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Economists review Hanke’s claim on Iran inflation rate

Tehran, The current annual inflation rate in Iran stands at 151 percent, said Steve Hanke, an economics professor in Johns Hopkins University, in comments that has caused reactions among other fellow economists.

While the Statistical Center of Iran put the inflation rate at 8.7 percent for the 12-month period until July, Hanke believes that the annual inflation rate in Iran is currently at 151 percent.

Meanwhile, the Central Bank of Iran reported the inflation rate to be at 10.2 percent for the same period.

There is a great difference between the inflation rate announced by the Iranian authorities and that of the Johns Hopkins University professor.

Hanke states the facts much better, but it must be noted that the economic performance of a country cannot be assessed and cited based on the inflation index; because the inflation rate is an average of hundreds of heterogeneous goods. Averages never indicate the facts. And what year is the base year is also an important criterion. Mohammad Gholi Yousefi, professor of economics at Iran's Allameh Tabataba'i University, said in a recent interview with the Tehran-based Persia Digest news website.

However, I think Hanke's statistics are more accurate, because most of the goods in Iran are imported from abroad and are therefore influenced by the exchange rate. Exchange rate even affects non-commercial goods such as taxi fares. Therefore, the exchange rate index is more accurate to assess the inflation rate.' He added.

However, Albert Beghzian, an Iranian economis, believes that in order to know if Hanke's statistics are more accurate or the Iranian official statistics, we should wait until the end of the year.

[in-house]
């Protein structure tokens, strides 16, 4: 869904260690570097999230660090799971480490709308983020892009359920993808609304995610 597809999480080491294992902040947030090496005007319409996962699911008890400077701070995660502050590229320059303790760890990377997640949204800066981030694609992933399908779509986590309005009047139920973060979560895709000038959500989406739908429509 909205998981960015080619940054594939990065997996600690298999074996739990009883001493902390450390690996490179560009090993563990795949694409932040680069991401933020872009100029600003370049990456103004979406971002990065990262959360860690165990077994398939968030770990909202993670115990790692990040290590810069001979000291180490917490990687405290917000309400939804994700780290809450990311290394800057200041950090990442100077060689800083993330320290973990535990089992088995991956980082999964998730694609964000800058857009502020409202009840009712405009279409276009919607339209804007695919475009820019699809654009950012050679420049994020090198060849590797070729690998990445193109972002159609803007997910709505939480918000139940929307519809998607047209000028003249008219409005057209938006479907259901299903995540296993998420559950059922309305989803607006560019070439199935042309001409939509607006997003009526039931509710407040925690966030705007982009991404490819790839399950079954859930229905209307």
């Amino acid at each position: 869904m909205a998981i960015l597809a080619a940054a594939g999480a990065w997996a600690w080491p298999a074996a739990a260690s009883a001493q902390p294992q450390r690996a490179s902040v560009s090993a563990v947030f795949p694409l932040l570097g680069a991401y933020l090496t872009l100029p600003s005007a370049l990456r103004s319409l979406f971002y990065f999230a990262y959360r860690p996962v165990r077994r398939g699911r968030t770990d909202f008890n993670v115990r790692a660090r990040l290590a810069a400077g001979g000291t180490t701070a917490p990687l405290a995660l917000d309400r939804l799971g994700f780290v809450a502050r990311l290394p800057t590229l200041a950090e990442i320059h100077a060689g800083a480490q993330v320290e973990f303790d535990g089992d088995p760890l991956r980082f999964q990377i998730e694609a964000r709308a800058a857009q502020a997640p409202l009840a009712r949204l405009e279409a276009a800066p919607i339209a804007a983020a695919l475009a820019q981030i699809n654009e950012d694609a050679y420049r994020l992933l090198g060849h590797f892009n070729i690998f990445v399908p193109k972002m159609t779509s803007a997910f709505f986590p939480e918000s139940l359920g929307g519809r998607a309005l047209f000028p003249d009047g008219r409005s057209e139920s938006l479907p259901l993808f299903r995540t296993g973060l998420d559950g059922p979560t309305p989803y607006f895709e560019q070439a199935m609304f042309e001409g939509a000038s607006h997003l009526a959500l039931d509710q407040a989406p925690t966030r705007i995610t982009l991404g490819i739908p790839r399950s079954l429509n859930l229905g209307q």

Hanke's approach to calculate the inflation rate in Iran is based on the regression model. It means that, with the statistical model, the relation between the inflation rate and exchange rate changes has been calculated. In fact it uses prediction models based on historical data,' said the professor of economics at the University of Tehran.

But the method of Central Bank and the Statistical Center of Iran to calculate the inflation rate is based on basket of goods, which is not reasonable, considering the increase in price of goods such as vehicles in the market. Therefore, it seems that even if the calculation of the inflation rate by the Iranian authorities is not wrong, it is very optimistic.' He said.

'If the difference between government's exchange rate (4200 tomans) and the market's exchange rate (9000 tomans) remains unchanged, then by the end of the year, we should see an increase of above 50 percent in inflation rate,' He added.

However, Mehdi Pazouki, a professor of economics at Allameh Tabataba'i University, has questioned Steve Hanke's statistics and considers his method to calculate the inflation rate unscientific.

No intelligent economist considers the inflation rate in Iran at 150 percent, as the main needs of Iranian households have not increased in recent months. So, I think this talk is more of a psychological warfare carried out by the enemies of Iran, he said.

Of course, I also believe that the inflation rate in Iran is now a two-digit number, but Hanke's method for calculating the inflation rate is completely wrong, and in no accredited university, the inflation rate is calculated on the basis of changes in the value of the national currency with the international currency, he added.

Source: Islamic Republic News Agency - IRNA


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